In early March, I was wondering why I wasn’t reading all about more trophy-sized walleye coming out of the Pecatonica River west of Rockford.
Thom Matejewski, Spring Valley Walleye Club president and overall fishing fanatic, told me to ask Dan Palmer, Masters Walleye Circuit tournaments promoter, who lives near the Pecatonica and knows it well enough to be a guide there.
So why isn’t there as much news this year as last year, when a teen caught the state record walleye there in early winter and a few weeks later an even bigger one was pulled out of the river?
“It’s frozen,” Palmer replied.
Should have thought of that.
Anyway, Matejewski figures when the little river does thaw, anglers and fame-seekers are going to flock there and “beat it up.”
A warm winter kept the river open last winter, and it’s a winter hangout for walleye. Last January, Nick Tassoni ofRockfordwas trolling when he hooked the 14-pound, 12-ounce walleye that broke a half-century-old state record. Less than two months later, Palmer was able to photograph Beloit, Wis., angler Jim Zimmerman’s 15-pound, 31-inch fish.
Palmer fishes the river at Harrison, Ill., near the Wisconsin border, and said there are few public access areas for bank fishing other than in the Two Rivers Forest Preserve in Winnebago County. The river is navigable between Rockton and Pecatonica, although it’s also shallow, narrow and treacherous. It’s a great place to damage a boat by striking a sunken “dead-head log” or rocks.
To picture it, think of the Vermilion River, only instead of being loaded with smallmouth bass and typical river fish, it’s inhabited by monster pike and a few massive walleye that have grown up gorging themselves on white suckers.
“It’s small, narrow, lots of dead-head logs,” said Palmer, who sometimes wishes the river remained was a secret.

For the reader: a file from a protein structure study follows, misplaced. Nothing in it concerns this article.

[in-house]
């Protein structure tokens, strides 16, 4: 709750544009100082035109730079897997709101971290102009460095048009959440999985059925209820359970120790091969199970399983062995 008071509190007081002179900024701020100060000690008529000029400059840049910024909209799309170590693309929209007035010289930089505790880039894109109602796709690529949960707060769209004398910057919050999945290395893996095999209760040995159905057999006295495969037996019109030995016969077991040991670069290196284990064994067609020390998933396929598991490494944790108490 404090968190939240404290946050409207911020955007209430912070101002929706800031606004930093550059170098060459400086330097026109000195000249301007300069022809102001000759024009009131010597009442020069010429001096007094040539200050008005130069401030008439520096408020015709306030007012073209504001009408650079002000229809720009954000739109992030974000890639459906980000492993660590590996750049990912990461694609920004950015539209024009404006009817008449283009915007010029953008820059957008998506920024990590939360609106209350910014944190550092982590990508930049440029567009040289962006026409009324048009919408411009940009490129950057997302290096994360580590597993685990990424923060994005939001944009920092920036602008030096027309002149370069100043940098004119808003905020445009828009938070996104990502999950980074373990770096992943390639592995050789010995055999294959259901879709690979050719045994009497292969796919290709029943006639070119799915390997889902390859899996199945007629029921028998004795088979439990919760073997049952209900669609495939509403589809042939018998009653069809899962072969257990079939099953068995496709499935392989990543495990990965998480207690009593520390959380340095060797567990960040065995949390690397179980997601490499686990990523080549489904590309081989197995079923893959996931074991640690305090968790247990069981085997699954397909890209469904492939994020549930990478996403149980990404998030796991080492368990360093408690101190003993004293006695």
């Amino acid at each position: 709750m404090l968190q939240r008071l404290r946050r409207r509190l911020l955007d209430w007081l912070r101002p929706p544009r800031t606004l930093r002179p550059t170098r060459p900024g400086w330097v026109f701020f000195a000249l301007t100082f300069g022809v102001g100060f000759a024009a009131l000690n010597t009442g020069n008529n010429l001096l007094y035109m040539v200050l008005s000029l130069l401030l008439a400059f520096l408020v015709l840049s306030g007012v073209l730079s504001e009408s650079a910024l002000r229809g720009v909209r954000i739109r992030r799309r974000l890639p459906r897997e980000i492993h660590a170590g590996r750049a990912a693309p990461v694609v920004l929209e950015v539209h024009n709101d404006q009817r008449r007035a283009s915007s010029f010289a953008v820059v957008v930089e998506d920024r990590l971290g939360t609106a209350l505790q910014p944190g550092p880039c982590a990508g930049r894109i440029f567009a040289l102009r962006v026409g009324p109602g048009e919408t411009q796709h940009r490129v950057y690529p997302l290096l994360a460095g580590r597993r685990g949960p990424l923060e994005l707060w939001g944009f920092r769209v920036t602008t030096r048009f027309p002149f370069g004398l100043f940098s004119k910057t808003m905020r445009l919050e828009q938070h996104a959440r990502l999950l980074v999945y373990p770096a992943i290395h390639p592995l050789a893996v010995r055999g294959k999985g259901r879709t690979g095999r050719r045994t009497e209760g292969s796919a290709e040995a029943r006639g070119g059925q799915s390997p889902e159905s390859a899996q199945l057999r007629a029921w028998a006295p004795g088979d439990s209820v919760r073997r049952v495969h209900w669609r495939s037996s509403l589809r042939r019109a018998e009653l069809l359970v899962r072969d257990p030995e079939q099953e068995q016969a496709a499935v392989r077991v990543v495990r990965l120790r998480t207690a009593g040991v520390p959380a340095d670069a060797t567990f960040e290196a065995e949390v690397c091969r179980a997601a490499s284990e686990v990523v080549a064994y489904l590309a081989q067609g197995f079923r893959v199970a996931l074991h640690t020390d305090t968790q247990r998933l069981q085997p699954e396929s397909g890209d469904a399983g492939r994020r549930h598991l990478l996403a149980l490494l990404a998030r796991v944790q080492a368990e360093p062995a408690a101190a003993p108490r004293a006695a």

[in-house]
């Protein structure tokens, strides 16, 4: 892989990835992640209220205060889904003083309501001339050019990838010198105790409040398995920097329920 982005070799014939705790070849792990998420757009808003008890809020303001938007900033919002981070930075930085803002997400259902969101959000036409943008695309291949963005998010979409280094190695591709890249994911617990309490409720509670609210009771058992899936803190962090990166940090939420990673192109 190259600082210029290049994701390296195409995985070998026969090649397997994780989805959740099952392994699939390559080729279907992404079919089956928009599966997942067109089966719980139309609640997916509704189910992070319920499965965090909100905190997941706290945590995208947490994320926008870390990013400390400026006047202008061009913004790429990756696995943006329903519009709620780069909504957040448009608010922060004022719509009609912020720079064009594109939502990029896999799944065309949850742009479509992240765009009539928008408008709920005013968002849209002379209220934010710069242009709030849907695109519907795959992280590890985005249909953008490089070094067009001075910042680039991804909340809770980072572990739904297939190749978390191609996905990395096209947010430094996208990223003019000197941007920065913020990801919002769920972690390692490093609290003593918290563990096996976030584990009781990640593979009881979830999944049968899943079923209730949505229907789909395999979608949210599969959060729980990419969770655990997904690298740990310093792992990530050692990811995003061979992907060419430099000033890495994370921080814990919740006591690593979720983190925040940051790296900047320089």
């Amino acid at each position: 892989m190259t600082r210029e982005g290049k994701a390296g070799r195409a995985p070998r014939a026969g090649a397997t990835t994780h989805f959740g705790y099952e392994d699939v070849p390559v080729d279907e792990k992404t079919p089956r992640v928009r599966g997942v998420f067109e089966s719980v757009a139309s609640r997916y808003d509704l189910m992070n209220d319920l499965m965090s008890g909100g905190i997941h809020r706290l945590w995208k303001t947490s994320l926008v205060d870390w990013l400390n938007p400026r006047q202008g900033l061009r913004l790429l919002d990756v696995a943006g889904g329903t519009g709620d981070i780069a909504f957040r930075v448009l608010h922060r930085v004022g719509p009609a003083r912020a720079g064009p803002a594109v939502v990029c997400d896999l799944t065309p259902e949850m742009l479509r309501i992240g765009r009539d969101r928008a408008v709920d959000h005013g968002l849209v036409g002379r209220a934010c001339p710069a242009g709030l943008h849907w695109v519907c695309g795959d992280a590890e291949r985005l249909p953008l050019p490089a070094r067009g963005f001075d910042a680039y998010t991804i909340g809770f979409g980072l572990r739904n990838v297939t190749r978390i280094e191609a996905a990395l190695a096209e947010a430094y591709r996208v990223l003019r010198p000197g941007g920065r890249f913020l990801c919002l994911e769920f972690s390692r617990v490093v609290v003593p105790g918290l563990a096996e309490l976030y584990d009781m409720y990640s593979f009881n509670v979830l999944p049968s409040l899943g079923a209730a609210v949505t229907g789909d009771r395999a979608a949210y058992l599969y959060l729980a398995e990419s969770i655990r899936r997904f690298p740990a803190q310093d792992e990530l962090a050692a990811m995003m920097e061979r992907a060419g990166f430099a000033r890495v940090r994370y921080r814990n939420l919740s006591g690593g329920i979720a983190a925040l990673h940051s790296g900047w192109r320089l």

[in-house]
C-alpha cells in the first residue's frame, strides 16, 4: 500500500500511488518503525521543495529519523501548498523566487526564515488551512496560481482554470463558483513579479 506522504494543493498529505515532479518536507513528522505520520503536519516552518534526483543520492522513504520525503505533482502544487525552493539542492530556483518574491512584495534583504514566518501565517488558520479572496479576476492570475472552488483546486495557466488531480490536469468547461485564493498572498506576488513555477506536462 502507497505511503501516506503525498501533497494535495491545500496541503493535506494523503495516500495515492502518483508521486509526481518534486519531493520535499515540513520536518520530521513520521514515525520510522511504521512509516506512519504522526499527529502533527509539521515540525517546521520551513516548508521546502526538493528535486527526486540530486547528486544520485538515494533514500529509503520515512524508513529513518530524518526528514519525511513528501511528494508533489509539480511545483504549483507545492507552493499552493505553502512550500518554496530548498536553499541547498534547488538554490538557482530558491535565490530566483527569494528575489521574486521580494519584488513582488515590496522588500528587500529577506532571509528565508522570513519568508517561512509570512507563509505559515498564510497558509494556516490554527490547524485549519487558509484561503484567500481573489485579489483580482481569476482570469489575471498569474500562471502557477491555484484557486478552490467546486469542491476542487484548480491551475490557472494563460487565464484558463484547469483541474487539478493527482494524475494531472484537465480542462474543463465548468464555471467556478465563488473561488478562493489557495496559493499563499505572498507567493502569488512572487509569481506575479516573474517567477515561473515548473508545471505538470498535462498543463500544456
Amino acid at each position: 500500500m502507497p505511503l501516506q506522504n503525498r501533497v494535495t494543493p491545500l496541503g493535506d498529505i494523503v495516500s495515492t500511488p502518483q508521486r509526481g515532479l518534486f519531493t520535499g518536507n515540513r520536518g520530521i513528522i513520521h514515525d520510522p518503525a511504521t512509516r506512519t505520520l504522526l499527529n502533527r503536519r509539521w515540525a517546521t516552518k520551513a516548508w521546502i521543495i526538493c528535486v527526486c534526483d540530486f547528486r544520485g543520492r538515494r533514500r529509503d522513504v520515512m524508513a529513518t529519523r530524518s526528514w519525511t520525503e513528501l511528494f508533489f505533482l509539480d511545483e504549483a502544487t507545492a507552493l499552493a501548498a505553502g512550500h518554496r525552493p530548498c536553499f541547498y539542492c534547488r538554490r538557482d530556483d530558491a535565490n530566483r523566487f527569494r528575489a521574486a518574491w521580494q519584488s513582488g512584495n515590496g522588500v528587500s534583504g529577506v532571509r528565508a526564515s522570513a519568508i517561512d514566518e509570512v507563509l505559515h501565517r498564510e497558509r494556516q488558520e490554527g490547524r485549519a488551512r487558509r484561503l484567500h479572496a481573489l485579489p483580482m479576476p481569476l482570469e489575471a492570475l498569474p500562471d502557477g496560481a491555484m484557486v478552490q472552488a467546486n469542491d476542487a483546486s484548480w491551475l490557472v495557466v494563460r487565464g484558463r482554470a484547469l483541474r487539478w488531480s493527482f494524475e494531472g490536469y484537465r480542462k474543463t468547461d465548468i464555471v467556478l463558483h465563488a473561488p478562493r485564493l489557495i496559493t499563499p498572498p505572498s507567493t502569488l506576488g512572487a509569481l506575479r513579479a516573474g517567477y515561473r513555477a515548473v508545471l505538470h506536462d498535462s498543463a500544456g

Still, after ice-out, he anticipates seeing a steady stream of anglers to the unusual spring-fed river.
Palmer said fishing the Pecatonica is not like fishing the Illinois for sauger, although if the level’s high enough, anglers can troll in spots or vertical jig. It’s more of a game of searching for the big walleye that might be in deep holes at bends in the river or on flats between holes.
“It’s not a numbers game; it’s pretty much a trophy hunt,” he said, adding that anglers rarely catch their limit there.
In addition, anglers can count on losing a lot of tackle at the snag-filled Pecatonica.
Palmer said he’s positive there are bigger walleye in the river than the two that broke state records last year.
“I have caught fish longer than the state record,” he said, but they were not full of eggs at the time of year when he caught them.
While Palmer’s convinced another state record walleye lurks in the Pecatonica, Matejewski has his doubts about repeats after record-breakers. Referring to people expecting to catch 4- and 5-pound sauger in the Illinois River like they did in the late 1990s, he believes sometimes there just is a “year class” of fish, for which conditions and food supply always was excellent. When an Illinois walleye reaches 14-15 pounds, that fish is “near the end of its life.” Folks shouldn’t expect to release a 4-pound sauger in theIllinoisor a 13-pound walleye in the Pecatonica and then catch it again when it grows to record size.
“That’s like catching your 98-year-old grandmother. She might be there next year; she might not,” Matejewski joked.